Oracle America Inc. vs. M-Tech Data Ltd.

Oracle America Inc. (Formerly Sun Microsystems Inc.) vs. M-Tech Data Ltd.

[2012] UKSC 27

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Key Words: Parallel Import, Exhaustion Principle, Trade Mark

RELEVANT PROVISION(S): EU Directive 89/104 (available here)

Article 5:

According to Article 5(1) of the Directive, the registered trade mark confers on the proprietor exclusive rights therein. In addition, Article 5(1)(a) provides that those exclusive rights entitle the proprietor to prevent all third parties not having his consent from use in the course of trade of, inter alia , any sign identical with the trade mark in relation to goods or services which are identical to those for which the trade mark is registered. Article 5(3) sets out a non-exhaustive list of the kinds of practice which the proprietor is entitled to prohibit under paragraph 1, including, in particular, importing or exporting goods under the trade mark concerned.

Article 7: Exhaustion of the rights conferred by a trade mark

1. The trade mark shall not entitle the proprietor to prohibit its use in relation to goods which have been put on the market in the Community under that trade mark by the proprietor or with his consent.

2. Paragraph 1 shall not apply where there exist legitimate reasons for the proprietor to oppose further commercialization of the goods, especially where the condition of the goods is changed or impaired after they have been put on the market.


The appellant, trade mark proprietor, Sun Microsystems (S) had supplied disk drives bearing its trade mark to the United States (US). The respondent company, M-Tech Data (M), a computer hardware supplier had imported them from the US into the United Kingdom and sold them to a third party. By virtue of Directive 89/104 art.5 and art.7, a trade mark proprietor has the exclusive right to control the first marketing in the European Economic Area of goods bearing its trade mark. Since S had not consented to the disk drives being marketed in the EEA, it started proceedings for infringement.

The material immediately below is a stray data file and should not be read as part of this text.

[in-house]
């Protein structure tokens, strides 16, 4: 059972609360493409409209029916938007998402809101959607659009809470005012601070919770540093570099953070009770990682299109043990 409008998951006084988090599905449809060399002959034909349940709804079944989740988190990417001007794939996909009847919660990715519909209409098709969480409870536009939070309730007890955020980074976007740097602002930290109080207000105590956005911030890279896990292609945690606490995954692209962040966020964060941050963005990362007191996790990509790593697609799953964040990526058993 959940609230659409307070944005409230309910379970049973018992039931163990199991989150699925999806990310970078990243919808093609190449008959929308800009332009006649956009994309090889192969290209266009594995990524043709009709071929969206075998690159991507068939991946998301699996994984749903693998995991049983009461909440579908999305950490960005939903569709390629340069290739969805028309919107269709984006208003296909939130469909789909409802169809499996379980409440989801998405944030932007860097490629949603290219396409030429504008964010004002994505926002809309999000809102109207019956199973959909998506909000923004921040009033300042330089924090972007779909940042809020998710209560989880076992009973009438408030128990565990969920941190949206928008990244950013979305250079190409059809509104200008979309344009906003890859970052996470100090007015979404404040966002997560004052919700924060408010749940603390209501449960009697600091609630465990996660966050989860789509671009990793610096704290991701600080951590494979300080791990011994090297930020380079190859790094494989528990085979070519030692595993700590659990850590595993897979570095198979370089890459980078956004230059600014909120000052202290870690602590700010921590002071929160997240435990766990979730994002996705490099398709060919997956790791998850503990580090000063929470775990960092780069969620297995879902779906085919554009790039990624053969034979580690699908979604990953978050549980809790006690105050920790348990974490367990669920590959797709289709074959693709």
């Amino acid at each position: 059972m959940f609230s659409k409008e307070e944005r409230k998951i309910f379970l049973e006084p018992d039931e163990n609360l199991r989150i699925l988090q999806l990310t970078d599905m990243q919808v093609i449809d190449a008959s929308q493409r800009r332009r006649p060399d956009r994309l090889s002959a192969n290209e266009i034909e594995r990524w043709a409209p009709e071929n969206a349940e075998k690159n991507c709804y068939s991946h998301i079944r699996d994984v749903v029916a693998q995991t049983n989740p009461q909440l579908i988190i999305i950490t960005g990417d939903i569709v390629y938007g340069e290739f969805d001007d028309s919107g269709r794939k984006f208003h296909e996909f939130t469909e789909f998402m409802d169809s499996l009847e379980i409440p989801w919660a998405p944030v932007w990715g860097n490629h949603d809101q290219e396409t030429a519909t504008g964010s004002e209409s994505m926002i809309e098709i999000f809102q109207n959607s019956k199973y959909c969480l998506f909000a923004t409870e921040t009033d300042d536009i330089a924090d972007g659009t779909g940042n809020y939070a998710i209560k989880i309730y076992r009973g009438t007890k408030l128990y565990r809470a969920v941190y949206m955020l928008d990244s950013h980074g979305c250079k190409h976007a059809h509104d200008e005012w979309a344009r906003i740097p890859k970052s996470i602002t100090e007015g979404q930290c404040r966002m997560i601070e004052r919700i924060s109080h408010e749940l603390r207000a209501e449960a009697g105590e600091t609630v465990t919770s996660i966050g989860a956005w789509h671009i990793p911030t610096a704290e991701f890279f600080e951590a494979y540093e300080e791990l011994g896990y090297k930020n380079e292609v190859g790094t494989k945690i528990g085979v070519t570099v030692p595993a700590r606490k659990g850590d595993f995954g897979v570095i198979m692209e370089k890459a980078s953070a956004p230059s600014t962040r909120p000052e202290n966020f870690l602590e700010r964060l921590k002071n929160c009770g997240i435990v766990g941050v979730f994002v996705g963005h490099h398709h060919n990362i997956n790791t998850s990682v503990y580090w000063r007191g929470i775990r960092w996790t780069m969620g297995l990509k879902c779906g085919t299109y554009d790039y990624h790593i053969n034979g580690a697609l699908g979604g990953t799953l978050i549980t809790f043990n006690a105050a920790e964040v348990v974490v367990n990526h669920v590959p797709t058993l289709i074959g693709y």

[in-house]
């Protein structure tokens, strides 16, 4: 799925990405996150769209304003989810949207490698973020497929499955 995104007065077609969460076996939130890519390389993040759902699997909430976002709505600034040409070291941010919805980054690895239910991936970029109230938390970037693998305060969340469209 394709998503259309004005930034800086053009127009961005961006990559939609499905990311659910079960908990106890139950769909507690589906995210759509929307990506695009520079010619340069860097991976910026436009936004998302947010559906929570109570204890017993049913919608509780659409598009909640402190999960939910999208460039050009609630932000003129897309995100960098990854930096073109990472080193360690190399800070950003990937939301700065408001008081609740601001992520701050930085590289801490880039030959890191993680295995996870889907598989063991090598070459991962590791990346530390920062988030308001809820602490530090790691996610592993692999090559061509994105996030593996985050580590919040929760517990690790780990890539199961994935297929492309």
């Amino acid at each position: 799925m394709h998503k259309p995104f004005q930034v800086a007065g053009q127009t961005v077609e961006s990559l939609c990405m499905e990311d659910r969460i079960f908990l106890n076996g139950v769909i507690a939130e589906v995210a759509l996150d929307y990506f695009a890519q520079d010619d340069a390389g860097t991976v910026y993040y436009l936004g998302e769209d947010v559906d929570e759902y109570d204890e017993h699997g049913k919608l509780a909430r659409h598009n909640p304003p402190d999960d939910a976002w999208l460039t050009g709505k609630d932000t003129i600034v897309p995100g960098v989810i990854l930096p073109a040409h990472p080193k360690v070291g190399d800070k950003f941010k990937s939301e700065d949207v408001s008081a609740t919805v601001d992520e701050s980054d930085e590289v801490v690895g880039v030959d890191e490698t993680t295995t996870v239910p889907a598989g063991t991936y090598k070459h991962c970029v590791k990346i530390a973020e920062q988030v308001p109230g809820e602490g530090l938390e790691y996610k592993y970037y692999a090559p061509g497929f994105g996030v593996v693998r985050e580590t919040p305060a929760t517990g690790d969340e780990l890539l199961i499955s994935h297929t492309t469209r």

ISSUE: Whether M was entitled to defend the action on the ground that S was engaging in anti-competitive activity and obstructing the free movement of goods between Member States.

The court found, at first instance that S’s rights under art.5 and art.7 were unqualified and that it was entitled to summary judgment. The Court of Appeal set aside the judgment, finding that M’s proposed defences had substance.


M argued that S had no enforceable rights under art.5 of the Directive because that article was subject to an implied limitation derived as a matter of construction from TFEU art.34 to art.36 which precluded any exercise of trade mark rights having the object or effect of partitioning the EU internal market.


The Appeal was allowed.

The Directive had to be construed on the assumption that it was intended to be consistent with the provisions of The Treaty on the Functioning of The European Union (TFEU) (available here) relating to the free movement of goods; the scheme of art.5 and art.7 directly embodied those provisions. Reconciliation between art.5 of the Directive and the TFEU provisions was achieved in the Directive by art.7: the rights derived from art.5 were exhausted under art.7.1 as soon as the goods were first put on the market in the EEA by, or with the consent of, the trade mark proprietor. Thereafter, subject to art.7.2, which provided for the proprietor to retain control where there were “legitimate reasons” for doing so, the proprietor had no subsisting rights capable of engaging the prohibition of restrictions on trade between Member States. ECJ case law therefore differentiated between cases where-

a) the goods had not previously been marketed in the EEA with the proprietor’s consent, and the proprietor sought to exercise his rights under art.5 where his rights under art.7.1 were not exhausted; and

b) cases governed by art.7.2 where the goods were legitimately in circulation within the EEA but where the proprietor had legitimate reasons to oppose their further commercialisation.[1]

In the first scenario, the principle of free movement of goods was incapable of restricting the proprietor’s right to prevent the first marketing within the Community of goods imported from outside the Community.[2] In the second scenario, the principle of the free movement of goods might be engaged on the facts.

While national law might place the burden of proving consent on the alleged infringer, if the effect of that would be to enable the proprietor to partition national markets within the EU, the burden of proof had to lie with the proprietor.[3]

Applying those principles to the facts of the instant case meant that M did not have a defence since the unlawful conduct it alleged was collateral to the particular right which S was seeking to enforce, namely its right to control the first marketing of the goods in the EEA. That exercise did not engage the principle of free movement of goods, only the entry of the goods into the EEA market. It was an entirely lawful exercise and not one which could be prevented simply because S proposed to withhold information about the provenance of its goods.

The exercise of S’s rights was not an abuse of EU law (paras 33-35). The legislative provisions and legal principles applicable to the instant case were entirely clear and no reference to the ECJ was needed. The judgment in favour of S was restored (para.36).

[1] Paras 13-17

[2] EMI Records Ltd v CBS United Kingdom Ltd (C-51/75) [1976] E.C.R. 811 applied and Levi Strauss & Co v Tesco Stores Ltd [2002] EWHC 1625 (Ch), [2002] 3 C.M.L.R. 11 approved (paras 18-20).

[3] Van Doren + Q GmbH v Lifestyle Sports + Sportswear Handelsgesellschaft mbH (C-244/00) [2004] All E.R. (EC) 912 applied (paras 21, 23).

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